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ARTISTREE

Take Your Time: The Art of Slow Looking

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You may have heard of slow living – slowing down and taking a mindful approach to life, enjoying the present moment while focusing on the “now”. Similarly, when it comes to viewing art, practising “slow looking” helps us de-stress and feel more connected to the artwork. It’s easier said than done, though, especially when we’re so used to the frantic pace of modern life. Read on for all you need to know to master the art of slow looking.

What is slow looking?

Put simply, it means taking the time to look at an artwork in detail, instead of trying to see as much as possible within a single gallery visit. This idea is advocated by many reputable institutions: Tate Modern, for instance, introduced slow-looking tours for a painting exhibition and discussed its benefits in a podcast. Meanwhile, the UK National Gallery combines mindfulness with art appreciation through a series of online meditations, which encourage the audience to spend five minutes on each masterpiece introduced. The Denver Art Museum also launched a free virtual Mindful Looking programme, with each monthly session focused on just one work of art. There’s even a global event, the Slow Art Day, that invites people from around the world to visit museums and galleries to view art slowly on 2 April each year.      

What are the benefits?

There’s a reason why slow looking is so highly advocated: it elevates the art viewing experience. Rather than making hasty interpretations, looking at an artwork slowly gives you the time to linger over the details and explore different perspectives, which naturally lead to a more in-depth understanding of the piece. As you immerse and lose yourself in the artwork, you also develop a deeper connection with it and therefore enjoy it even more.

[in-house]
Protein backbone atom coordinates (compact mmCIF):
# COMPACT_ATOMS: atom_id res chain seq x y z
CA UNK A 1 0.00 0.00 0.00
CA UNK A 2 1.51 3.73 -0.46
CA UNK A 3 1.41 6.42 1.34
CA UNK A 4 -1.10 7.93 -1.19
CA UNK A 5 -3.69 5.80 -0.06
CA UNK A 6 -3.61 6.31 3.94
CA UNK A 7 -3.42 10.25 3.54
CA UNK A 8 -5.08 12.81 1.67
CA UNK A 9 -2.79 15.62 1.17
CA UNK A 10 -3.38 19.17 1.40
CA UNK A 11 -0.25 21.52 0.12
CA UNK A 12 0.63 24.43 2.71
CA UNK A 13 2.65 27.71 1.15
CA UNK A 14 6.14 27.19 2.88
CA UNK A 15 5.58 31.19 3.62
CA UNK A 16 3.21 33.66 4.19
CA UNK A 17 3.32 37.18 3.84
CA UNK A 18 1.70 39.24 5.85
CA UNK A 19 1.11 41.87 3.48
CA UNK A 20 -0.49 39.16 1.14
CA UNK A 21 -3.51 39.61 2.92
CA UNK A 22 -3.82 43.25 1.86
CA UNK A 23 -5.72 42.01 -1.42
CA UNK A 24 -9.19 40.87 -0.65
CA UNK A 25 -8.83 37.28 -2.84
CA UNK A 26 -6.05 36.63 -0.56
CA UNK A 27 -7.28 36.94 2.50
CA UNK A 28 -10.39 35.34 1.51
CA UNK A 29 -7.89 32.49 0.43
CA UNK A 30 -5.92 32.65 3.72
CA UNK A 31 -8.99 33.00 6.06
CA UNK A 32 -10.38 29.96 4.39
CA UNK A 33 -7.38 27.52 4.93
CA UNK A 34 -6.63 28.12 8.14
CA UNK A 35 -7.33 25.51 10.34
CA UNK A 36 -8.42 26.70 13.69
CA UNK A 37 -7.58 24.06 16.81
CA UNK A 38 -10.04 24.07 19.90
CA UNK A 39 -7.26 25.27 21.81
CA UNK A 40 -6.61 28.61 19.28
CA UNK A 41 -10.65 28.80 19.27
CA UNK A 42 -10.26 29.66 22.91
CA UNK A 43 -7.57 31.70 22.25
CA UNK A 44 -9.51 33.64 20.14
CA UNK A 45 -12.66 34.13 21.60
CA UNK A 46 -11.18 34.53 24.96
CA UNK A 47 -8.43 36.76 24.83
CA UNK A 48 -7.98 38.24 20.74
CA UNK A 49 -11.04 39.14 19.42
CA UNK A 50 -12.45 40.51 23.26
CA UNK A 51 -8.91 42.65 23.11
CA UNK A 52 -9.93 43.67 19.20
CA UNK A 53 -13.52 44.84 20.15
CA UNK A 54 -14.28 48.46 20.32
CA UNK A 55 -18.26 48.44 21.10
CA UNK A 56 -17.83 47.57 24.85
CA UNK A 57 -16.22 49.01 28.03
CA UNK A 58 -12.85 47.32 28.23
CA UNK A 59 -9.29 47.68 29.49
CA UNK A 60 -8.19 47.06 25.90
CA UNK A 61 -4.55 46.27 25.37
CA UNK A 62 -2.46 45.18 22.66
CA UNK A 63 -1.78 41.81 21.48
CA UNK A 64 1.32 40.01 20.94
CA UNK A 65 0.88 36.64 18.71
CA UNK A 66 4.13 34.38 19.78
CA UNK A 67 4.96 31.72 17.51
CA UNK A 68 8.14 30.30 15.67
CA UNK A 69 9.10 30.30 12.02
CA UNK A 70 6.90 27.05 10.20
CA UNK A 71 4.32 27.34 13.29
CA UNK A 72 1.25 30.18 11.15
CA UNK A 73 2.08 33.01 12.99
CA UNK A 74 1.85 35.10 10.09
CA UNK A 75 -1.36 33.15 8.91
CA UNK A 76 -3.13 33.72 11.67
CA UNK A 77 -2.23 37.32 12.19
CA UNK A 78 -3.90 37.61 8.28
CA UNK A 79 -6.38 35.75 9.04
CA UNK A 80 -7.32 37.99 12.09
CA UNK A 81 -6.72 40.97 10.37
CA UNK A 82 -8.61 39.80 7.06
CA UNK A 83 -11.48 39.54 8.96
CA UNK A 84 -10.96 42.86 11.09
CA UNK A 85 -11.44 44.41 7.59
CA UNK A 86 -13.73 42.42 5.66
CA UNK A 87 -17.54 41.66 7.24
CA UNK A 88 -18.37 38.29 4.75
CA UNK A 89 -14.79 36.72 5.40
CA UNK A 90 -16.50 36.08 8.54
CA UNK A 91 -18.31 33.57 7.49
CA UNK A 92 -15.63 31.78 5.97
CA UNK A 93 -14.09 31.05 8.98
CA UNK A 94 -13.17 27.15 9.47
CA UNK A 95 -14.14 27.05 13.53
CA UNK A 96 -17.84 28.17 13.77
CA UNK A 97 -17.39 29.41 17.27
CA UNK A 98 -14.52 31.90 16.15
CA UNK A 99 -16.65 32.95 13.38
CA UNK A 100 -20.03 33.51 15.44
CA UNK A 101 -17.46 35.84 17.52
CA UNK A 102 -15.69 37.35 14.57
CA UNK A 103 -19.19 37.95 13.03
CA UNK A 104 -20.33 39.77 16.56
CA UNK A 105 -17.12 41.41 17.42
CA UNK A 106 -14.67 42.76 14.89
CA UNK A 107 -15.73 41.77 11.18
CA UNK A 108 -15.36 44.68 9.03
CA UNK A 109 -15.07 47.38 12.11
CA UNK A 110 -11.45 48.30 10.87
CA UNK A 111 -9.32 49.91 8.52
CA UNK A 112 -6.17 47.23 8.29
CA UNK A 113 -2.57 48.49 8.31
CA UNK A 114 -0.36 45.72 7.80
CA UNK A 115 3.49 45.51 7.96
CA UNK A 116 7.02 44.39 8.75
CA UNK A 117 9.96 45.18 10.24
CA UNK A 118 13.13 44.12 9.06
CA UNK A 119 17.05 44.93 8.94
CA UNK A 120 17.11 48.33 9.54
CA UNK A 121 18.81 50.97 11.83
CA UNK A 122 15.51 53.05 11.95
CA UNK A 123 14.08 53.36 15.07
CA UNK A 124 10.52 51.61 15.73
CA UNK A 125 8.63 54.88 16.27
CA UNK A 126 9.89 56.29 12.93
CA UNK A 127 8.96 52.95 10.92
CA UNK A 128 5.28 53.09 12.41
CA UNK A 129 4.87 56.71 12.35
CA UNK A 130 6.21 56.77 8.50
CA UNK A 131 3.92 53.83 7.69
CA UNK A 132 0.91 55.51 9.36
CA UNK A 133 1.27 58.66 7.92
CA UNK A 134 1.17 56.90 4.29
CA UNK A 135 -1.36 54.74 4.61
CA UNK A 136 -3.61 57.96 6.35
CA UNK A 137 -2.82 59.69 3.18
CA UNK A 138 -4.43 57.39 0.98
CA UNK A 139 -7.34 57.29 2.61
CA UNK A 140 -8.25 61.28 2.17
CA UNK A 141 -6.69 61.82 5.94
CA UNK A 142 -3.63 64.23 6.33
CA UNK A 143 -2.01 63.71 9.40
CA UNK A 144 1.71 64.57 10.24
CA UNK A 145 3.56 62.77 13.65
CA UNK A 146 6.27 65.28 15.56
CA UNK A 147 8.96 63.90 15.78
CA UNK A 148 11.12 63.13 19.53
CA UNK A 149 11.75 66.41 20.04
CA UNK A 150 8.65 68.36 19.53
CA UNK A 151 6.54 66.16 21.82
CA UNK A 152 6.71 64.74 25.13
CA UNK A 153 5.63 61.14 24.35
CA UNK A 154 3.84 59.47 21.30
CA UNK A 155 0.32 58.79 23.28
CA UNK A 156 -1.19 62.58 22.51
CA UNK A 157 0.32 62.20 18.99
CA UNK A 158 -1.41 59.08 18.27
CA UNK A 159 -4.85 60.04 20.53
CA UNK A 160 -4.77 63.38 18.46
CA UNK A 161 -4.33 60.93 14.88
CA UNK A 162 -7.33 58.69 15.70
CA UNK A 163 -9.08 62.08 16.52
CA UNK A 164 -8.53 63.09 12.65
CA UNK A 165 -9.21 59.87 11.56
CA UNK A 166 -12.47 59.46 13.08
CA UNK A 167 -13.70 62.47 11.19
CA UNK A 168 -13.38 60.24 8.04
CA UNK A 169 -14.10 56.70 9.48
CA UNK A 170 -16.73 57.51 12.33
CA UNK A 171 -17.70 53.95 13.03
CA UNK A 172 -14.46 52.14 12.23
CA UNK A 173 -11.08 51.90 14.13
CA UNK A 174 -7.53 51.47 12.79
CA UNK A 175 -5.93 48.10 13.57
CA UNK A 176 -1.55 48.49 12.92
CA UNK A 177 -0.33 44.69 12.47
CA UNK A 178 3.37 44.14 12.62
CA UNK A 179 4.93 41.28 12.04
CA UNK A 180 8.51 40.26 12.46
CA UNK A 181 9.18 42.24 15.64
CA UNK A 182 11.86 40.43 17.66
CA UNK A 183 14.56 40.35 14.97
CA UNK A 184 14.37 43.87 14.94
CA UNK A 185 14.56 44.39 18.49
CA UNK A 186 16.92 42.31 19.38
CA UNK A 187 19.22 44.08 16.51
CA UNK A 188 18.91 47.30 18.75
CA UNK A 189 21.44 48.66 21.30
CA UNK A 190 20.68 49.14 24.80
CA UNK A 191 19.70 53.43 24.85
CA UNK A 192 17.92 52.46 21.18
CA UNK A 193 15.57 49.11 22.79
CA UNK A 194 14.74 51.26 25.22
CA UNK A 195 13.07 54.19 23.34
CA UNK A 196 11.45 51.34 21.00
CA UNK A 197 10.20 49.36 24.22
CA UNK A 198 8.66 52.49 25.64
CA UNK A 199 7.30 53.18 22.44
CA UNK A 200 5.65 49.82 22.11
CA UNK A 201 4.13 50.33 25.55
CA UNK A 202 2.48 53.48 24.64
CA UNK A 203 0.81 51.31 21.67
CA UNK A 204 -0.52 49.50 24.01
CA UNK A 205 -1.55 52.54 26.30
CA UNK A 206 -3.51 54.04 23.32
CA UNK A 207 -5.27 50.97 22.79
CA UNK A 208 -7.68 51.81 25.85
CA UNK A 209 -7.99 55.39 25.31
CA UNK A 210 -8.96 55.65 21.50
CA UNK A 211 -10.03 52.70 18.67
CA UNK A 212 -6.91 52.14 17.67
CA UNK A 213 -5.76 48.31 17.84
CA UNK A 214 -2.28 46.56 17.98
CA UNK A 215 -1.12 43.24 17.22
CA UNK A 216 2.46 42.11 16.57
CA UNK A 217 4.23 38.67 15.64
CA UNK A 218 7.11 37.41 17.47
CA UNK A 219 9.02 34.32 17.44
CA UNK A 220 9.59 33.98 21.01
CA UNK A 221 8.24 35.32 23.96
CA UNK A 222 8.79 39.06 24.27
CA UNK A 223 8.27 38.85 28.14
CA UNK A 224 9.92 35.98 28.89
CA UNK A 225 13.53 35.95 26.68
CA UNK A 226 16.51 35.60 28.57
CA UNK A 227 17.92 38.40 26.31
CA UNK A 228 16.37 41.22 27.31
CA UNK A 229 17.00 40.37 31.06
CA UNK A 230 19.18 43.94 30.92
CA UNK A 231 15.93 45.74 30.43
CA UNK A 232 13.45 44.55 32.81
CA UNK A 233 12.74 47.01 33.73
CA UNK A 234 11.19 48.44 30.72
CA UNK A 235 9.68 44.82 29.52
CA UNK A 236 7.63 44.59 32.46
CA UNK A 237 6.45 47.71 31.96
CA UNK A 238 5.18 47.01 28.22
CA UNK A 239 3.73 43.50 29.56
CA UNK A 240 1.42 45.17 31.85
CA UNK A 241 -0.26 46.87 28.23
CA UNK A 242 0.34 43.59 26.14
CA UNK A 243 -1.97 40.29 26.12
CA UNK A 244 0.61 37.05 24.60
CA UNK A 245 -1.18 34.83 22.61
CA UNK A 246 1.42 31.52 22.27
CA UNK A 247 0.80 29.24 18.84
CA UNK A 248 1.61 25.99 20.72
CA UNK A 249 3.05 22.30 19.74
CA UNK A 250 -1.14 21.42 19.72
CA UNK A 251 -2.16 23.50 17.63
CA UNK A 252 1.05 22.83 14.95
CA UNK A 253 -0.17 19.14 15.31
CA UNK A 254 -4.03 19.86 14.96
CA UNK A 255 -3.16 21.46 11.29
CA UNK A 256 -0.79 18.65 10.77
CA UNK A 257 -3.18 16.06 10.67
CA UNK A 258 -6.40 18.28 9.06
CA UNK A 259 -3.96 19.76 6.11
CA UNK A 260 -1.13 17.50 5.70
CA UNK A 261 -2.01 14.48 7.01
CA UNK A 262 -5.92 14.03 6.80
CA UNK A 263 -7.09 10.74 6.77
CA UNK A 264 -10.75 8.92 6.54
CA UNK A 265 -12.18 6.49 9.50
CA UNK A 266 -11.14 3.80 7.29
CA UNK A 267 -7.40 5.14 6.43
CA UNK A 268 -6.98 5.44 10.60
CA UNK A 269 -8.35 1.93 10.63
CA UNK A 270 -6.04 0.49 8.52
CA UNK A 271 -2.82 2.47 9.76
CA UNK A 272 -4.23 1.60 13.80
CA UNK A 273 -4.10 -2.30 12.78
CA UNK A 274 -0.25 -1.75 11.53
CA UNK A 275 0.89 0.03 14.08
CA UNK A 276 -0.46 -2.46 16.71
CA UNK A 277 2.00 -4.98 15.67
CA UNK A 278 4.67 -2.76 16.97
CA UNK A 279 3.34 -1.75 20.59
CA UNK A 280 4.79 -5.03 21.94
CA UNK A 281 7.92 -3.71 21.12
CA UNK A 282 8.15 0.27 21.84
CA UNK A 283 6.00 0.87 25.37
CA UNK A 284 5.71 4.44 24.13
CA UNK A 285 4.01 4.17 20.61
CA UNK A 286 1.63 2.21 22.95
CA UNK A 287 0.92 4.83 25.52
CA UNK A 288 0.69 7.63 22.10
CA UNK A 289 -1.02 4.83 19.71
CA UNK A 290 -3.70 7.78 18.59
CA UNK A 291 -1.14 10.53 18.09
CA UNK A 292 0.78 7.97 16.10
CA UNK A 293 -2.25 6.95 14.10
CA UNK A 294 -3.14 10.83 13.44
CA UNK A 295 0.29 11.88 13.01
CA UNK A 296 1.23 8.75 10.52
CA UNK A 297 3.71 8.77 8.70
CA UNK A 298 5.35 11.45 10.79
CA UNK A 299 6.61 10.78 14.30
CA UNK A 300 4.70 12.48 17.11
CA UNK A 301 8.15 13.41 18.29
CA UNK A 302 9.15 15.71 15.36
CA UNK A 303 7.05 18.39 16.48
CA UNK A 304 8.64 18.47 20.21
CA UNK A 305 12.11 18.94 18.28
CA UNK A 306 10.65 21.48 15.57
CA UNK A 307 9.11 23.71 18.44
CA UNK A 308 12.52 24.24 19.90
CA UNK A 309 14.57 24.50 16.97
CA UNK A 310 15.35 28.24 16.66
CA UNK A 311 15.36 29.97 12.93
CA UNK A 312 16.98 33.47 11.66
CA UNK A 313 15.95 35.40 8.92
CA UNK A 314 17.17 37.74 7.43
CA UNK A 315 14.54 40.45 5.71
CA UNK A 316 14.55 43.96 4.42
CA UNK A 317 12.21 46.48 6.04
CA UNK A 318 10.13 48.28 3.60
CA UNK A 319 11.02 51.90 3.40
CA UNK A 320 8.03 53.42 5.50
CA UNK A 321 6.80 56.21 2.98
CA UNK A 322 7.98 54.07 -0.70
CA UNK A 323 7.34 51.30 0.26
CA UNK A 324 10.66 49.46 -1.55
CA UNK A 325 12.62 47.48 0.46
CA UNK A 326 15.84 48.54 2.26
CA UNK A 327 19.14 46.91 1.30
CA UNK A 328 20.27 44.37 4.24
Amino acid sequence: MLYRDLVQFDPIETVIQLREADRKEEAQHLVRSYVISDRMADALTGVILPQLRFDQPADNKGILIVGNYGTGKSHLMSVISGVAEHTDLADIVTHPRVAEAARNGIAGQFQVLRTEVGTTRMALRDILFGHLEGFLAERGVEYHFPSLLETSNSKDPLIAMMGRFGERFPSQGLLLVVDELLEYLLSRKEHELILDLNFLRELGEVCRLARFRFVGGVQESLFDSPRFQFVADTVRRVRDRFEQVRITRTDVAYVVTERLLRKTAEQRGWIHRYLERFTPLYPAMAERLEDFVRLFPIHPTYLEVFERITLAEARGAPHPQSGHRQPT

It’s also a meditative process that’s great for mental health. When you turn your attention to the artwork in front of you, you’re essentially tuning out distractions and entering a focused state of mind. It’s a relaxing experience when you’re able to leave your everyday worries behind and simply focus on the art itself. According to Shari Tishman, author of Slow Looking: The Art and Practice of Learning Through Observation, it also helps boost cognitive learning and critical thinking as you give your mind the time to process all the information that you’ve received.

How do we look at art in a mindful way?

Like any forms of meditation, it may seem challenging to stay focused at first, but with practice, you’ll find yourself enjoying the process more and more. Start with these six simple steps:

 

  1. Turn off distractions (tuck your phone away!) and take a few long, deep breaths to ease into a peaceful state of mind.

  2. Pick an artwork – keep looking at it for at least five minutes.

  3. Start by noticing the environment around the piece. How is it positioned in the room? How does it influence the feeling of the space around it? How does the lighting affect it?

  4. Now, focus on the artwork. There’s no right way to look at it: scan it from left to right, let your eyes wander, or move around a bit to see it from different angles.

  5. Pay attention to the details and ask yourself: what’s the most interesting thing that has caught your eye? How would you create it if you were the artist? Can you visualise how the artist created the piece? Is the artist trying to express a certain emotion or tell a story through it?

  6. Go away and come back to it later. You may notice something new and experience new feelings and perspectives when you’re in a different state of mind.

 

Are you ready to embrace slow looking? A mindful art experience will soon come to ArtisTree that celebrates the deep connection between art and people – stay tuned!

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